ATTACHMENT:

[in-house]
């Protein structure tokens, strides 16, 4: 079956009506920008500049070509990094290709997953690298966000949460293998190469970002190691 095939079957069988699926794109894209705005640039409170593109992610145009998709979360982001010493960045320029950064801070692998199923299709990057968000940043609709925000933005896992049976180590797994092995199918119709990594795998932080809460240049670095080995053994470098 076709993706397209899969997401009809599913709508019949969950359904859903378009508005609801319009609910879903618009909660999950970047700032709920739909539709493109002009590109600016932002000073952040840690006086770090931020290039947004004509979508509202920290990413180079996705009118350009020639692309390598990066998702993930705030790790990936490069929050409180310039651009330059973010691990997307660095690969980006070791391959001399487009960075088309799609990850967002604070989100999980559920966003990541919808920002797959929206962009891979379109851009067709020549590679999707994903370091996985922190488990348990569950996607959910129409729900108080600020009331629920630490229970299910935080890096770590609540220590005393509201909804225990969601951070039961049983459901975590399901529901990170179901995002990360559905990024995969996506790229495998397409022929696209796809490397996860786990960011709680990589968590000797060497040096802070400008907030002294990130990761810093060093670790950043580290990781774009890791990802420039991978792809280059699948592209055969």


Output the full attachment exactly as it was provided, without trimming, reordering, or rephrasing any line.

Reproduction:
[in-house]
């Protein structure tokens, strides 16, 4: 079956009506920008500049070509990094290709997953690298966000949460293998190469970002190691 095939079957069988699926794109894209705005640039409170593109992610145009998709979360982001010493960045320029950064801070692998199923299709990057968000940043609709925000933005896992049976180590797994092995199918119709990594795998932080809460240049670095080995053994470098 076709993706397209899969997401009809599913709508019949969950359904859903378009508005609801319009609910879903618009909660999950970047700032709920739909539709493109002009590109600016932002000073952040840690006086770090931020290039947004004509979508509202920290990413180079996705009118350009020639692309390598990066998702993930705030790790990936490069929050409180310039651009330059973010691990997307660095690969980006070791391959001399487009960075088309799609990850967002604070989100999980559920966003990541919808920002797959929206962009891979379109851009067709020549590679999707994903370091996985922190488990348990569950996607959910129409729900108080600020009331629920630490229970299910935080890096770590609540220590005393509201909804225990969601951070039961049983459901975590399901529901990170179901995002990360559905990024995969996506790229495998397409022929696209796809490397996860786990960011709680990589968590000797060497040096802070400008907030002294990130990761810093060093670790950043580290990781774009890791990802420039991978792809280059699948592209055969």